E12 Assignment 09

Description: 

Problems: 
1. Eye model in state space

Consider the model of the eye shown below (we will consider rotations in the horizontal plane only).  The elements K3 and B3 represent the restoring forces of tendons and other structures attached to the eye (these are rotational elements, the torque they generate is proportional to angular position and velocity). The eye's moment of inertia is J (all other elements are massless).  To the left and the right of the eye are two muscles, the medial rectus (moves the eye toward the body's centerline) and the lateral rectus (moves the eye away from the centerline).  The muscles (and associated connective tissue) are modeled by a parallel force generator and friction, which are in series with a spring -- these elements are translational.  Rotational elements are in capital letters, and blue; translational elements are in lowercase and green.

Develop a state space model with two inputs (f1 and f2) and one output (θ).  Choose as state variables, x1, x2, θ and ω.  The equations of motion are given by:

Solution: 

2. State space model of RLC circuit

Consider the circuit shown below:

 

a) Derive a state space model using energy storage variables (i.e., inductor currents and capacitor voltages) as the state variables.

b) Use impedances to derive the transfer function H(s)=Eout(s)/Ein(s). 

c) Use the transfer function to derive a second state space model.

 

Solution: 

a)  

b) 

c) One possible result is given below.  Other answers are possible.

 

3. State space model of building, no input derivatives

The diagram below shows a simple model of a building.  Each floor has a mass, and the walls connecting the floors are modeled as a spring and dashpot.  The bottom of the building may move (due to an earthquake, for example) - the position xin is the input to the system..

 

a) Draw free body diagrams of the building and write equations of motion

b) Assume you have access to both xin(t) and vin(t) (v is velocity, i.e., derivative of the input).   Develop a state space model with two inputs xin and vin, and three outputs: x1, x2, and x3.  Choose as state variables the position and velocities of the floors.

Solution: 

a) 

b)  



4. Xfer function to State Space, 3rd order, CCF

Find the controllable canonic form of a system described by the transfer function (CCF form is described here)

Solution: 

Check with MATLAB

>> sys=ss([0 1 0; 0 0 1; -1 -1 -2],[0 0 1]',[-2 -2 -6],3);

>> [n,d]=tfdata(sys,'v')
n =
    3.0000   -0.0000    1.0000    1.0000
d =
    1.0000    2.0000    1.0000    1.0000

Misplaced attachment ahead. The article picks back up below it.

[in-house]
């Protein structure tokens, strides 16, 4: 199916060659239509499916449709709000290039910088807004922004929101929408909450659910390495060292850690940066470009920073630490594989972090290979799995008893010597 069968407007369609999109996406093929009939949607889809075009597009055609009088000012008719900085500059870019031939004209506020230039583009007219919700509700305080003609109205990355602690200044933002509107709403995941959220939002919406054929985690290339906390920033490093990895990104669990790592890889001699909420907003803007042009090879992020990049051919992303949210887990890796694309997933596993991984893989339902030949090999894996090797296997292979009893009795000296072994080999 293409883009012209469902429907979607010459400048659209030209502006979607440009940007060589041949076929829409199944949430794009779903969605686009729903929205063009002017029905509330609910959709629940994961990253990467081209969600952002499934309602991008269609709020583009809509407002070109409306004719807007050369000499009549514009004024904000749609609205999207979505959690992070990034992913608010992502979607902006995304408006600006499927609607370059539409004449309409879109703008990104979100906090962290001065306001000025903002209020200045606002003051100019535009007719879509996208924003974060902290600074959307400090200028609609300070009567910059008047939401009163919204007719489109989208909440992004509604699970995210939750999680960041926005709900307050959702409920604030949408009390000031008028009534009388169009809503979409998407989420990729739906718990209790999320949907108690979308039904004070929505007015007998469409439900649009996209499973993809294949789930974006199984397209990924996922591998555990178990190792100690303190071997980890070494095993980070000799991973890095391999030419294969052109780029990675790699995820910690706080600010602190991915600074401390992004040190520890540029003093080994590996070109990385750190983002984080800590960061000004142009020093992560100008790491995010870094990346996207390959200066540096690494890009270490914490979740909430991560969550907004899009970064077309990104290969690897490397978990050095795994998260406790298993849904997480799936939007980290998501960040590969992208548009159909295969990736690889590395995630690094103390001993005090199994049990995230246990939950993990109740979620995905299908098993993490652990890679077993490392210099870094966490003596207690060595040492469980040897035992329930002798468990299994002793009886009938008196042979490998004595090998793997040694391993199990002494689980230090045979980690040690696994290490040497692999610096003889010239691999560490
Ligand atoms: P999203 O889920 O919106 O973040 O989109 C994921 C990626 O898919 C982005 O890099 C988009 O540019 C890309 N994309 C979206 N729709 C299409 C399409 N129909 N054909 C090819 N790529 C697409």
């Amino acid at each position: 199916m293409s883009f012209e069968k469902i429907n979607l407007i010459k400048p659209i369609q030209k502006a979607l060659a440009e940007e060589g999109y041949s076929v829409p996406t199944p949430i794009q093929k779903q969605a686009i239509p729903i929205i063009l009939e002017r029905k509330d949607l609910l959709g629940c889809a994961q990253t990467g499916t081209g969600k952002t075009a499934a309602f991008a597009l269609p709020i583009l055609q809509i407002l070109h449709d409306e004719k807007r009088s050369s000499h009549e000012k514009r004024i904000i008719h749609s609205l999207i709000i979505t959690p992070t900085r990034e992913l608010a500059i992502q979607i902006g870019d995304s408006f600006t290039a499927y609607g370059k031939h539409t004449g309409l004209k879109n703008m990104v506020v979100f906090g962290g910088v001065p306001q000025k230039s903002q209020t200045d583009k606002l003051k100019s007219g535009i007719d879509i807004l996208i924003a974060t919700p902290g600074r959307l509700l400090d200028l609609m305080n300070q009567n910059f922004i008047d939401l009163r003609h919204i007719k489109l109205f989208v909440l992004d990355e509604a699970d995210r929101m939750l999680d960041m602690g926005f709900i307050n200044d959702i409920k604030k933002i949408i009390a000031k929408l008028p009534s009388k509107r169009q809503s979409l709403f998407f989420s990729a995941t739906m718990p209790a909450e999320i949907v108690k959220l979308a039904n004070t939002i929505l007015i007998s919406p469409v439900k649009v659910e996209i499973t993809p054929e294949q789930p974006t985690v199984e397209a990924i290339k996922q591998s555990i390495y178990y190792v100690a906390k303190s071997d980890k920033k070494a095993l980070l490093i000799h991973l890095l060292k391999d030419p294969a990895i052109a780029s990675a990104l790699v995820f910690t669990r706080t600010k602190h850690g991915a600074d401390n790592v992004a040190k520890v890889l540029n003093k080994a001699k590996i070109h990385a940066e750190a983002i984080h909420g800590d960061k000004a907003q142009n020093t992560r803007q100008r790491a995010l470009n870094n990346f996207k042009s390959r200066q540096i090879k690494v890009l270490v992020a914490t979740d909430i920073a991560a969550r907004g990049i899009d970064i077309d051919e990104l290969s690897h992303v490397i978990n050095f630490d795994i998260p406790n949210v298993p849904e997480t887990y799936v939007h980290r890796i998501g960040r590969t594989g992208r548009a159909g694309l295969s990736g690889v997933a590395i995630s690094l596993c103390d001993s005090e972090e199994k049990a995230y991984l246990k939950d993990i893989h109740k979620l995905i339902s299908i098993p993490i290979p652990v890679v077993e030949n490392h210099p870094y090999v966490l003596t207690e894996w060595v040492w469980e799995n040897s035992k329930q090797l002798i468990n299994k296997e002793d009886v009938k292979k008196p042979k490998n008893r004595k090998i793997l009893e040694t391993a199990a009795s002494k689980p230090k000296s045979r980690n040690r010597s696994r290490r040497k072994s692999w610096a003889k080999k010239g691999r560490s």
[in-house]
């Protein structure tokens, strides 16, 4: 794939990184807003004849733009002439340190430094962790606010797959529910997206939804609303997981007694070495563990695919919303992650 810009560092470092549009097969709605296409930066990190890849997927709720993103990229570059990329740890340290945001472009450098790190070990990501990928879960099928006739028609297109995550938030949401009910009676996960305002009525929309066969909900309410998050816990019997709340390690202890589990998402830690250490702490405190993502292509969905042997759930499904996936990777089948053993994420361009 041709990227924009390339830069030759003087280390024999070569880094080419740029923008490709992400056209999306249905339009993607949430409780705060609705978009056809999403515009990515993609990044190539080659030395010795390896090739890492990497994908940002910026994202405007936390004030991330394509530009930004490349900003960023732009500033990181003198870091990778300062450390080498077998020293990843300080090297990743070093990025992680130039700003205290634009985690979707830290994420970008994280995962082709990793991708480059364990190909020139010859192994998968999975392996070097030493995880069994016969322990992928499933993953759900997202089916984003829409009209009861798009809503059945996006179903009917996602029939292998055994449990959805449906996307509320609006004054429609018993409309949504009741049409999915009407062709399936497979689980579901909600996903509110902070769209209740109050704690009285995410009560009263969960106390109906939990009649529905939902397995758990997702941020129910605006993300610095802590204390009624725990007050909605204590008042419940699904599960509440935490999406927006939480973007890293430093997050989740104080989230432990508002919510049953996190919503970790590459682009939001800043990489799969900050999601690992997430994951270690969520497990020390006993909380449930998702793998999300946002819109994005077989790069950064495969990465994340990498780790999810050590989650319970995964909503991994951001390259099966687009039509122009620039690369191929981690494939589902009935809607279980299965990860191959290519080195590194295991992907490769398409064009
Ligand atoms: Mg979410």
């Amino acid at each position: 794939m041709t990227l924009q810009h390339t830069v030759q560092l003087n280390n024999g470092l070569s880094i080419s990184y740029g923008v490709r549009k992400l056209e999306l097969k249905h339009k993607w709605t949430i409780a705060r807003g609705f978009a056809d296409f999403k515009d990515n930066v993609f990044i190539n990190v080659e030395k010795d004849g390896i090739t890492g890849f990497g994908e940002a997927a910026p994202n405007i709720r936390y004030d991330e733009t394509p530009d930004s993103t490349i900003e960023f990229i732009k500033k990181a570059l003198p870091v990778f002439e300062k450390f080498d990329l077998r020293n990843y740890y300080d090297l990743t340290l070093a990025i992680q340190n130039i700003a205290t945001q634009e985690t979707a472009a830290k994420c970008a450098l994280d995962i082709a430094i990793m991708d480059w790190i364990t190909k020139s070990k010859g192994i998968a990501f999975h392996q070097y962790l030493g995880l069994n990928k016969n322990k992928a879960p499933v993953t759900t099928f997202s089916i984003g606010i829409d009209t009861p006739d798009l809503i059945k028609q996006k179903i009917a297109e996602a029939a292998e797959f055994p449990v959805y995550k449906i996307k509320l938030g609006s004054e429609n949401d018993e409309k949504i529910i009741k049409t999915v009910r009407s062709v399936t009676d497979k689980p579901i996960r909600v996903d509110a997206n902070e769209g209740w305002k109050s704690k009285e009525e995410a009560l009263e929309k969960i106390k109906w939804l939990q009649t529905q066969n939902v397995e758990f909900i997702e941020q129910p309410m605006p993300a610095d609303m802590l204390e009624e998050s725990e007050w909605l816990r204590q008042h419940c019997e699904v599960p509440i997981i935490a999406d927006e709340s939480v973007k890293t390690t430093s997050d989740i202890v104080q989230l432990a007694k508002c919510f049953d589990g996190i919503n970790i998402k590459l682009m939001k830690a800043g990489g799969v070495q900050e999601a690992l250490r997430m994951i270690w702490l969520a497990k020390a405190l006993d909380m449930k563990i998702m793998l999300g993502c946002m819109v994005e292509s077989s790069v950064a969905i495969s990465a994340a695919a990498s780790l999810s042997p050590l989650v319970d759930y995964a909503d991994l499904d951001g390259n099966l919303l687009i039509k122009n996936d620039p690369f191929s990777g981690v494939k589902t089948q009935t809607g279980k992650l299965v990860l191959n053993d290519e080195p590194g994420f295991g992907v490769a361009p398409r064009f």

5. State Space to Xfer Func - 2 systems

a) Find the transfer function of the system defined by:

Recall that the inverse of a 2x2 matrix is given by:

b) Find the transfer function of the system defined by:

Solution: 

a)

>> syms s
>> A=[-5 -2; 2 0];  B=[2 1]';  C=[3 2];  D=0;

>> s*eye(2)-A
ans =
[ s + 5, 2]
[    -2, s]

>> Phi=inv(ans)
Phi =
[ s/(s^2 + 5*s + 4),      -2/(s^2 + 5*s + 4)]
[ 2/(s^2 + 5*s + 4), (s + 5)/(s^2 + 5*s + 4)]

>> H=simple(C*Phi*B+D)
H =
(8*s + 12)/(s^2 + 5*s + 4)

b)

>> A=[0 2; -2 -5];  B=[1 2]';  C=[2 3];  D=0;
>> H=simple(C*inv(s*eye(2)-A)*B+D)
H =
(8*s + 12)/(s^2 + 5*s + 4)

Note: Systems are the same, but state variables are switched.

6. Zero input State Space 2x2

Given a system with the state space model

a) Find the state transition matrix in the Laplace domain, Φ(s).

b) Find the state transition matrix in the time domain, φ(t).

c) Find an expression for the output if the input is zero and the initial conditions are  and plot it for 7 seconds.

d) For the initial conditions given previously, plot y(t) using Matlab (and the "initial" command).

e) Plot the impulse response of the system using Matlab (and the "impulse" command).

Recall that the inverse of a 2x2 matrix is given by:

Solution: 

a)

>> syms s
>> A=[-5 -2; 2 0;]; B=[2 0]'; C=[1 3/4]; D=0;
>> Phi=simple(inv(s*eye(2)-A));
>> pretty(Phi)
 
  +-                              -+ 
  |       s               2        | 
  |  ------------, - ------------  | 
  |   2               2            | 
  |  s  + 5 s + 4    s  + 5 s + 4  | 
  |                                | 
  |       2            s + 5       | 
  |  ------------,  ------------   | 
  |   2              2             | 
  |  s  + 5 s + 4   s  + 5 s + 4   | 
  +-                              -+

b)

>> phi=simple(ilaplace(Phi));
>> pretty(phi)
 
  +-                                              -+ 
  |      4           1          2           2      | 
  |  ---------- - --------, ---------- - --------  | 
  |  3 exp(4 t)   3 exp(t)  3 exp(4 t)   3 exp(t)  | 
  |                                                |